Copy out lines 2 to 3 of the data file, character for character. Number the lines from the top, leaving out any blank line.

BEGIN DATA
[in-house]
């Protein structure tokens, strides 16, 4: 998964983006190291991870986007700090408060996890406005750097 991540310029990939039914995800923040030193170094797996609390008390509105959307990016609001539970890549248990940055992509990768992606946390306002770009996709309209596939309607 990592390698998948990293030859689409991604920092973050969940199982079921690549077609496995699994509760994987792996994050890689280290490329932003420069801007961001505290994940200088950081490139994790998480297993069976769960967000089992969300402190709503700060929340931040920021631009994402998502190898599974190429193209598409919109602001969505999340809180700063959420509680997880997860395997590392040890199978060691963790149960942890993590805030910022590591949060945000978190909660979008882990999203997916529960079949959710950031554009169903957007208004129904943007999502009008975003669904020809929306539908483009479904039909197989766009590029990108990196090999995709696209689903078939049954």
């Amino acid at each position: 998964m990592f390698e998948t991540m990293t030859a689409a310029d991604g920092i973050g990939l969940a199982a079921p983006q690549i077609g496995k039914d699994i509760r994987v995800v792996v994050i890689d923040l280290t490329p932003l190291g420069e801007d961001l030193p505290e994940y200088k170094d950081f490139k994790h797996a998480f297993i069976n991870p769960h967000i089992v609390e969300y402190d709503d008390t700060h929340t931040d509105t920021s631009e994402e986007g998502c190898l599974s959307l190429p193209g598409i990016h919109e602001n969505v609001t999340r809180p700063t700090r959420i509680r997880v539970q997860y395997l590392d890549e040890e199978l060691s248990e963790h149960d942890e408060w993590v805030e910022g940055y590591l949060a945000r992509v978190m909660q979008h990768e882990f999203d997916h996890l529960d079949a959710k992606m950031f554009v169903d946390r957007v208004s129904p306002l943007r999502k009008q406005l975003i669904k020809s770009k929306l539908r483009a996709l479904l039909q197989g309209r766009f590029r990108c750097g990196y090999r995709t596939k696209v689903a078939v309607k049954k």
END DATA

């Protein structure tokens, strides 16, 4: 998964983006190291991870986007700090408060996890406005750097 991540310029990939039914995800923040030193170094797996609390008390509105959307990016609001539970890549248990940055992509990768992606946390306002770009996709309209596939309607 990592390698998948990293030859689409991604920092973050969940199982079921690549077609496995699994509760994987792996994050890689280290490329932003420069801007961001505290994940200088950081490139994790998480297993069976769960967000089992969300402190709503700060929340931040920021631009994402998502190898599974190429193209598409919109602001969505999340809180700063959420509680997880997860395997590392040890199978060691963790149960942890993590805030910022590591949060945000978190909660979008882990999203997916529960079949959710950031554009169903957007208004129904943007999502009008975003669904020809929306539908483009479904039909197989766009590029990108990196090999995709696209689903078939049954």
């Amino acid at each position: 998964m990592f390698e998948t991540m990293t030859a689409a310029d991604g920092i973050g990939l969940a199982a079921p983006q690549i077609g496995k039914d699994i509760r994987v995800v792996v994050i890689d923040l280290t490329p932003l190291g420069e801007d961001l030193p505290e994940y200088k170094d950081f490139k994790h797996a998480f297993i069976n991870p769960h967000i089992v609390e969300y402190d709503d008390t700060h929340t931040d509105t920021s631009e994402e986007g998502c190898l599974s959307l190429p193209g598409i990016h919109e602001n969505v609001t999340r809180p700063t700090r959420i509680r997880v539970q997860y395997l590392d890549e040890e199978l060691s248990e963790h149960d942890e408060w993590v805030e910022g940055y590591l949060a945000r992509v978190m909660q979008h990768e882990f999203d997916h996890l529960d079949a959710k992606m950031f554009v169903d946390r957007v208004s129904p306002l943007r999502k009008q406005l975003i669904k020809s770009k929306l539908r483009a996709l479904l039909q197989g309209r766009f590029r990108c750097g990196y090999r995709t596939k696209v689903a078939v309607k049954k």